The rate of pedestrian accidents and deaths was virtually unchanged in the following years as there were 2,141 pedestrian deaths from January to June 2013 (34 in Indiana), and 2,125 pedestrian deaths from January to June 2014 (37 in Indiana). Although it may seem that Indiana was only coming up with a small percentage of these nationwide tragedies, it still goes to show that the problem with pedestrian deaths has become a growing national and local crisis, which is exemplified through the following statistics:
- Pedestrian accidents are 15 percent higher in 2014 as opposed to 2009
- There has been a 28 percent surge in pedestrian deaths for people between 20-69 years old since 2009
- 36 percent of pedestrian deaths in 2013 involved drivers with a blood alcohol concentration above the legal limit
- 70 percent of pedestrian deaths happen at night between 6 p.m. to 6 a.m.
These statistics may seem far from home, but a 2014 report by Smart Growth America ranked Indianapolis as the 25th most dangerous city for pedestrians. This ranking is based on the following data:
- 199 total pedestrian deaths (2003-2012)
- 16 annual pedestrian deaths per 100,000 people (from 2008-2012)
- 6% of the population commutes by foot (2008-2012)
- Indianapolis has a Pedestrian Danger Index score of 98 (2008-2012)
Children and older adults are at a much higher risk of being a pedestrian accident victim. Being struck by a vehicle is the third leading cause of death for children 15 and younger and is the number one cause of traumatic brain injuries for children between 5 and 9 years old. The following statistics indicate the severity of the danger presented to children in terms of pedestrian accidents:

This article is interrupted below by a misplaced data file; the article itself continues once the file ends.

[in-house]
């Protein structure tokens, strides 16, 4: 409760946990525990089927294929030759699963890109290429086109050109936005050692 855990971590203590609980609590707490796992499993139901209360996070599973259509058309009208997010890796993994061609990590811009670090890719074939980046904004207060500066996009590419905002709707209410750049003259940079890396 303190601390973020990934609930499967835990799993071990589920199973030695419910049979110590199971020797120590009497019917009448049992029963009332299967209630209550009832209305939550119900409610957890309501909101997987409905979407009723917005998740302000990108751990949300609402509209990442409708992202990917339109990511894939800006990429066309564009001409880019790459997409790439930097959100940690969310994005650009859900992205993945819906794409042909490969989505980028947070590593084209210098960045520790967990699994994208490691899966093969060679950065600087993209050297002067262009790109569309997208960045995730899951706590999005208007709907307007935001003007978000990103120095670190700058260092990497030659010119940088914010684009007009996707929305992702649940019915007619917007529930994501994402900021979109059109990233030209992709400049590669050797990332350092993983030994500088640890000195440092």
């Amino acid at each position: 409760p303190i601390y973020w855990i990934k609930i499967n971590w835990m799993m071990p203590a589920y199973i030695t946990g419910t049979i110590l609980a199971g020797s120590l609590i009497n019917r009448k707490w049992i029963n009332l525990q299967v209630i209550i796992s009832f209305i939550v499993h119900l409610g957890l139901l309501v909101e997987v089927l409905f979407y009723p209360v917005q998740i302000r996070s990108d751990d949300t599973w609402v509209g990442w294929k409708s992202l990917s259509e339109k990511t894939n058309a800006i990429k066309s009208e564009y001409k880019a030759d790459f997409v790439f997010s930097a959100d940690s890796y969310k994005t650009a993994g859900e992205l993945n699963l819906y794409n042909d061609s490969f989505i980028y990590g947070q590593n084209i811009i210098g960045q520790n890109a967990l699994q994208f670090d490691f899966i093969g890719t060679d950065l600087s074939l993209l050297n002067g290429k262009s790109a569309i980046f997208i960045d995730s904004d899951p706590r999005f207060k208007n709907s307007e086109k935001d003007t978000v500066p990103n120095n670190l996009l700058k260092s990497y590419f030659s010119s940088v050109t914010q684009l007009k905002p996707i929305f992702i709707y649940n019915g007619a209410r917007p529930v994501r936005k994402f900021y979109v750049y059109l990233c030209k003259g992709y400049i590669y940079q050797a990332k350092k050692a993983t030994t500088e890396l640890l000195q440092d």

- Around 18,000 children go to the hospital each year for pedestrian injuries
- 11 percent of these 18,000 hospital visits require surgery
- 23 percent of children who are in a pedestrian accident suffer forms of psychological distress.
Older adults account for about 21 percent of pedestrian accident fatalities, and they comprise of about 12.6 percent of the country’s population. This is partly due to older people’s inability to react quickly and avoid deadly impact, and the fact that many older people don’t drive, use public transportation, and walk more often. The following statistics indicate just how bad the problem is in terms of pedestrian accidents for older people:
- 12 percent of pedestrian casualties are people who are 75 and older, but this age demographic is only 6 percent of the general population.
- 21 percent of pedestrian casualties are adults 65 and older, which makes up 12.6 percent of the population.
- Indiana is ranked 41st in terms of pedestrian accidents involving people 75 and older.
Common Causes of Pedestrian Accidents
When answering how or why pedestrian accidents occur in Indiana, it’s important to come back to Indiana’s comparative fault laws, because in Indiana an injured pedestrian must be able to prove that an automobile driver acted negligently in order to bring about a legitimate claim for damages. It’s our job as your legal team to collect and preserve any evidence that can help your case by potentially establishing a driver’s fault in an accident with you or one of your loved ones. Many times, the evidence that we will be able to collect will help distinguish that the driver in question did at least one of the following: